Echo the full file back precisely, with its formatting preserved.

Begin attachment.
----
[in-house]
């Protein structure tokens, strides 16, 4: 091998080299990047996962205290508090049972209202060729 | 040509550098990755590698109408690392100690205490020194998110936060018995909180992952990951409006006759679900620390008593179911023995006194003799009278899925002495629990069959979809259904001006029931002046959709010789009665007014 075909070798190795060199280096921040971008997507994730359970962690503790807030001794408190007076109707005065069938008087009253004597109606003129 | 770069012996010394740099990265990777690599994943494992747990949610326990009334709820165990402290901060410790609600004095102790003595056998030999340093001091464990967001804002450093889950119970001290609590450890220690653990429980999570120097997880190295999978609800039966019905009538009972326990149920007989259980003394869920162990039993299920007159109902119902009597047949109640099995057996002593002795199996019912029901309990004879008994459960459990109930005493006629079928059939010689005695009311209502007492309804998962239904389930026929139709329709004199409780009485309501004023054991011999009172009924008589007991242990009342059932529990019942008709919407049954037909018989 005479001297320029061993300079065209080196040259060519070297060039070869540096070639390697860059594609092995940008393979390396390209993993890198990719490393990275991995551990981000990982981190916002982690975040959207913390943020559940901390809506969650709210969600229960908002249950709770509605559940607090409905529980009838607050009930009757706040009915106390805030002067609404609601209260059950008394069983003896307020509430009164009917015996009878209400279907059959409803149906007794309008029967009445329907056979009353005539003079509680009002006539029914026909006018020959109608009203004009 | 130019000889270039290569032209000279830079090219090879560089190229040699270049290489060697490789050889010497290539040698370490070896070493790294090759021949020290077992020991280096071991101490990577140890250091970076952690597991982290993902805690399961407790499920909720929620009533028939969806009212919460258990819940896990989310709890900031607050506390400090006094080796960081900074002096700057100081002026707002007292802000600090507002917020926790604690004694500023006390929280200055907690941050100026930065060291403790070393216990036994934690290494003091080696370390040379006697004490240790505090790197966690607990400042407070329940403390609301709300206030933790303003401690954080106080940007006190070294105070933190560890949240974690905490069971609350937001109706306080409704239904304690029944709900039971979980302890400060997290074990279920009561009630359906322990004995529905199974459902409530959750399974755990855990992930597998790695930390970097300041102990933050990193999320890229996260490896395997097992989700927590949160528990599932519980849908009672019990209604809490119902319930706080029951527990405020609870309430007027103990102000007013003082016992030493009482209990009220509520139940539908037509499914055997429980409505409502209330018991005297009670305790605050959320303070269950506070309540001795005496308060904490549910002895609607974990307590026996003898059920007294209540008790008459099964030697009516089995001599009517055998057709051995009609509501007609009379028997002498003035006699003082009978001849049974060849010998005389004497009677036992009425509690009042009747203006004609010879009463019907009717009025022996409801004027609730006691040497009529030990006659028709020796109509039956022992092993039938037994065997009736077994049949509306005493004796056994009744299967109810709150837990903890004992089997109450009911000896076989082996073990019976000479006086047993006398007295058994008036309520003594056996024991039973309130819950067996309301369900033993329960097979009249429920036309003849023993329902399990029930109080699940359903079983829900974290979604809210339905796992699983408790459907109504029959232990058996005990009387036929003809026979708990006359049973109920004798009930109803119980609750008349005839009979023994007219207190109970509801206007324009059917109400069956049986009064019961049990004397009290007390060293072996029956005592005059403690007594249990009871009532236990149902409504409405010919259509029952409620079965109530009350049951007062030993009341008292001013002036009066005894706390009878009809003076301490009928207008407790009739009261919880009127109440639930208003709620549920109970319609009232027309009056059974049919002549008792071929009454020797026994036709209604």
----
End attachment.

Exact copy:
[in-house]
């Protein structure tokens, strides 16, 4: 091998080299990047996962205290508090049972209202060729 | 040509550098990755590698109408690392100690205490020194998110936060018995909180992952990951409006006759679900620390008593179911023995006194003799009278899925002495629990069959979809259904001006029931002046959709010789009665007014 075909070798190795060199280096921040971008997507994730359970962690503790807030001794408190007076109707005065069938008087009253004597109606003129 | 770069012996010394740099990265990777690599994943494992747990949610326990009334709820165990402290901060410790609600004095102790003595056998030999340093001091464990967001804002450093889950119970001290609590450890220690653990429980999570120097997880190295999978609800039966019905009538009972326990149920007989259980003394869920162990039993299920007159109902119902009597047949109640099995057996002593002795199996019912029901309990004879008994459960459990109930005493006629079928059939010689005695009311209502007492309804998962239904389930026929139709329709004199409780009485309501004023054991011999009172009924008589007991242990009342059932529990019942008709919407049954037909018989 005479001297320029061993300079065209080196040259060519070297060039070869540096070639390697860059594609092995940008393979390396390209993993890198990719490393990275991995551990981000990982981190916002982690975040959207913390943020559940901390809506969650709210969600229960908002249950709770509605559940607090409905529980009838607050009930009757706040009915106390805030002067609404609601209260059950008394069983003896307020509430009164009917015996009878209400279907059959409803149906007794309008029967009445329907056979009353005539003079509680009002006539029914026909006018020959109608009203004009 | 130019000889270039290569032209000279830079090219090879560089190229040699270049290489060697490789050889010497290539040698370490070896070493790294090759021949020290077992020991280096071991101490990577140890250091970076952690597991982290993902805690399961407790499920909720929620009533028939969806009212919460258990819940896990989310709890900031607050506390400090006094080796960081900074002096700057100081002026707002007292802000600090507002917020926790604690004694500023006390929280200055907690941050100026930065060291403790070393216990036994934690290494003091080696370390040379006697004490240790505090790197966690607990400042407070329940403390609301709300206030933790303003401690954080106080940007006190070294105070933190560890949240974690905490069971609350937001109706306080409704239904304690029944709900039971979980302890400060997290074990279920009561009630359906322990004995529905199974459902409530959750399974755990855990992930597998790695930390970097300041102990933050990193999320890229996260490896395997097992989700927590949160528990599932519980849908009672019990209604809490119902319930706080029951527990405020609870309430007027103990102000007013003082016992030493009482209990009220509520139940539908037509499914055997429980409505409502209330018991005297009670305790605050959320303070269950506070309540001795005496308060904490549910002895609607974990307590026996003898059920007294209540008790008459099964030697009516089995001599009517055998057709051995009609509501007609009379028997002498003035006699003082009978001849049974060849010998005389004497009677036992009425509690009042009747203006004609010879009463019907009717009025022996409801004027609730006691040497009529030990006659028709020796109509039956022992092993039938037994065997009736077994049949509306005493004796056994009744299967109810709150837990903890004992089997109450009911000896076989082996073990019976000479006086047993006398007295058994008036309520003594056996024991039973309130819950067996309301369900033993329960097979009249429920036309003849023993329902399990029930109080699940359903079983829900974290979604809210339905796992699983408790459907109504029959232990058996005990009387036929003809026979708990006359049973109920004798009930109803119980609750008349005839009979023994007219207190109970509801206007324009059917109400069956049986009064019961049990004397009290007390060293072996029956005592005059403690007594249990009871009532236990149902409504409405010919259509029952409620079965109530009350049951007062030993009341008292001013002036009066005894706390009878009809003076301490009928207008407790009739009261919880009127109440639930208003709620549920109970319609009232027309009056059974049919002549008792071929009454020797026994036709209604």